You can download the show (26 mins) here: RealPlayer | WinAmp | Windows Media | MP3
Related articles that came up in the discussion:
Scoring the rhetoric on Obama’s energy policies
Oil demand shift: Asia takes over
A model of oil prices
The cost of new oil supply
I appeared as a guest today on Warren Olney’s radio show, To The Point, which is syndicated on Public Radio International (PRI). Other guests included Jack Gerard, president of the American Petroleum Institute, and Neil King, veteran energy journalist for the Wall Street Journal. We discussed gasoline prices and how President Obama’s energy policies do and do not affect domestic U.S. oil and gas production. I referred to some of the facts in my column today, “Scoring the rhetoric on Obama’s energy policies.”
Our segment starts at 7:15 and runs for about 45 minutes. I thought it was a remarkably informative and useful panel discussion overall, and I hope you’ll check it out. Listen to it here: To The Point, March 21, 2012 (click the Listen button).
I was interviewed for a recent article in Media Matters about the poor reportage on gasoline prices. Their energy reporter Jocelyn Fong had liked my article “Why energy journalism is so bad” and wanted to make sure she did her homework and got the story right. I think she did a great job. Read it here: What Reporters Are Getting Wrong About Gas Prices
I appeared on the Financial Sense with Jim Puplava program last Friday, in a segment they titled “Political Stand-off in US Energy Policy.” We discussed energy security, the vulnerability of island nations to liquid fuel supply, the Keystone XL pipeline, the Left-Right stalemate over energy policy, the failure of our leadership to grapple with energy and transportation transitions, the “narrow ledge” of oil prices, and how oil has effectively replaced the Fed as the primary moderator of the economy.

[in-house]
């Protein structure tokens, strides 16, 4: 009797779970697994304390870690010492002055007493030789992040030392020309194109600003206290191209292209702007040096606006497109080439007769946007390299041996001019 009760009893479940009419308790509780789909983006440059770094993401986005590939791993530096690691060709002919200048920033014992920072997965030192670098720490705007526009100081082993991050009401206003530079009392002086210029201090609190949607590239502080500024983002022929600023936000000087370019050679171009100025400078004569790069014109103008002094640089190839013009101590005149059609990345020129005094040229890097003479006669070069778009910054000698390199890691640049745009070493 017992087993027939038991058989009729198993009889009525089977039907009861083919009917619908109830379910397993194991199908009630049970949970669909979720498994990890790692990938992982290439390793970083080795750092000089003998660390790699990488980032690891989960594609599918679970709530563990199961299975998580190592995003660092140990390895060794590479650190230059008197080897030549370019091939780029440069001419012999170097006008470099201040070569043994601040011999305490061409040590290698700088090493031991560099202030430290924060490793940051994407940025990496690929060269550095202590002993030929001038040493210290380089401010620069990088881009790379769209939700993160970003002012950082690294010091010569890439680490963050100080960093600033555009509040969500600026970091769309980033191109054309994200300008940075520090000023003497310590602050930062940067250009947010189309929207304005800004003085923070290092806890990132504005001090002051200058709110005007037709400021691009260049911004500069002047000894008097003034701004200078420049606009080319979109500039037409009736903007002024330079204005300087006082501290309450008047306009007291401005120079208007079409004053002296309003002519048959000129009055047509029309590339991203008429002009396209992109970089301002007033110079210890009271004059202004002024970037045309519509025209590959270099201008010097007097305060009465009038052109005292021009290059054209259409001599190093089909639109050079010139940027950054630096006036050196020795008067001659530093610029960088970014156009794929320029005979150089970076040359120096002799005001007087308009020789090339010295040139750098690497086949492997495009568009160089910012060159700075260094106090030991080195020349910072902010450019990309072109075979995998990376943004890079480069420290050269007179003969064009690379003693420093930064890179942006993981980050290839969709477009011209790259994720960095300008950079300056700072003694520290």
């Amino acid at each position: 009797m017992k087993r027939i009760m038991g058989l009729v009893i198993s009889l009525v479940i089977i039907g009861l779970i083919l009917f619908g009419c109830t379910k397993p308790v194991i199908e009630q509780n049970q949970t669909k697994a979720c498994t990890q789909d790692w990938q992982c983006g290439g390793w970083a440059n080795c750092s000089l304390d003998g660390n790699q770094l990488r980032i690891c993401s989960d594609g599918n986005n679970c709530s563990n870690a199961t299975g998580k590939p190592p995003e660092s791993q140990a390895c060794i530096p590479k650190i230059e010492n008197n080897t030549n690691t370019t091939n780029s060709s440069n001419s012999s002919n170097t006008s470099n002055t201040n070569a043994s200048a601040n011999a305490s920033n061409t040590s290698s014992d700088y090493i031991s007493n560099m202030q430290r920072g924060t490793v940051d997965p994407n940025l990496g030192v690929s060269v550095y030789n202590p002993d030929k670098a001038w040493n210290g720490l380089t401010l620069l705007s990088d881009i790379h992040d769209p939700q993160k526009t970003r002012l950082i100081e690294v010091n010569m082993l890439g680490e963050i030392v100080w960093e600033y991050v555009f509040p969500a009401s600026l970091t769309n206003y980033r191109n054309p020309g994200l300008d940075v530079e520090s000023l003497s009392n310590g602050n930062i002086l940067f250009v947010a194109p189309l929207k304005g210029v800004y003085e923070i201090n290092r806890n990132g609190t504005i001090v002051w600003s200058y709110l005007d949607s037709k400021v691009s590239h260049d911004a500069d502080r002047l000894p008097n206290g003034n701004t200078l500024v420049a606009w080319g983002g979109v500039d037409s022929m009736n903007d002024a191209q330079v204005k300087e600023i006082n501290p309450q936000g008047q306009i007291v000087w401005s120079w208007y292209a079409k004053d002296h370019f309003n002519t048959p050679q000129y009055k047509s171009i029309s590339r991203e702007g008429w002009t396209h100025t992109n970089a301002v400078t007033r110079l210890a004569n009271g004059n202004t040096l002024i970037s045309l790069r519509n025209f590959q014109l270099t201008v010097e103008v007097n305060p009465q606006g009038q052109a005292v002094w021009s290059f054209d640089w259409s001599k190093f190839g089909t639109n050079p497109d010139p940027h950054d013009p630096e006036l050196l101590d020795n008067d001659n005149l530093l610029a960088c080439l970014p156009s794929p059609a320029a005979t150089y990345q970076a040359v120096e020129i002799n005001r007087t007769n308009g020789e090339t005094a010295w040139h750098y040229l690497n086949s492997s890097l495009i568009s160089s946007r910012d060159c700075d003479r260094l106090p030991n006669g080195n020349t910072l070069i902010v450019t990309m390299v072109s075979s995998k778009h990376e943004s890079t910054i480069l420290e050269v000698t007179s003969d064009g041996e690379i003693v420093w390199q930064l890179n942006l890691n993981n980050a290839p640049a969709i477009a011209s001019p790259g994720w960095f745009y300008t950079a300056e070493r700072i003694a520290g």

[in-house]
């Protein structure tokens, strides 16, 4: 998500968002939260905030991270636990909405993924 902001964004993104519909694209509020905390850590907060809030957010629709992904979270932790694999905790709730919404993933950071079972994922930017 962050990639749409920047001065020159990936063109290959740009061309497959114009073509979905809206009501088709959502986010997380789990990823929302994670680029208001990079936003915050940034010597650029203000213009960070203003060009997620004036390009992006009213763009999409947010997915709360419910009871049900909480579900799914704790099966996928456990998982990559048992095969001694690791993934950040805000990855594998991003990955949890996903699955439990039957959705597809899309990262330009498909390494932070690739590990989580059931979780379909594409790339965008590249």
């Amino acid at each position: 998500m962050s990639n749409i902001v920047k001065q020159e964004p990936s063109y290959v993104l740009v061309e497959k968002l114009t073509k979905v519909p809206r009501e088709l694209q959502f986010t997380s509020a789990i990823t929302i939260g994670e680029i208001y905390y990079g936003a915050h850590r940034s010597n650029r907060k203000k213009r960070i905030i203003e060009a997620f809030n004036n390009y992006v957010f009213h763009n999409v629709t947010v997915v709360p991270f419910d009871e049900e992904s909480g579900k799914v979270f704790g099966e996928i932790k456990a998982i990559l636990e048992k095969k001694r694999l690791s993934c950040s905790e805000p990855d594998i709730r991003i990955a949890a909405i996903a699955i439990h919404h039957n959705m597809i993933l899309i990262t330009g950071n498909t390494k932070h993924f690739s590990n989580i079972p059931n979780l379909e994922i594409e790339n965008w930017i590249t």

You can download the show (21 mins) here: RealPlayer | WinAmp | Windows Media | MP3
Energy politics at the piano bar
Reframing the transportation debate
The narrow ledge of oil prices
Have we reached an inflection point in economics history?
I appeared on the Financial Sense with Jim Puplava program today, to discuss a report from the German military (Bundeswehr) on peak oil, and the risks it poses to German security, society, and the economy. The original report was released in November 2010, but only recently translated into English. This report (“Armed Forces, Capabilities and Technologies in the 21st Century / Environmental Dimensions of Security / Sub-study 1 / Peak Oil / Security policy implications of scarce resources”) joins a long list of studies on peak oil published by various military organizations around the world, helpfully compiled by Rick Munroe at Energy Bulletin.
We also discussed David Strahan’s observations on the lack of progress being made in the UK on crafting peak oil policy, and Jim’s observation that oil prices have taken the place of monetary policy and federal funds rates in moderating the economy, which I think is a very astute observation.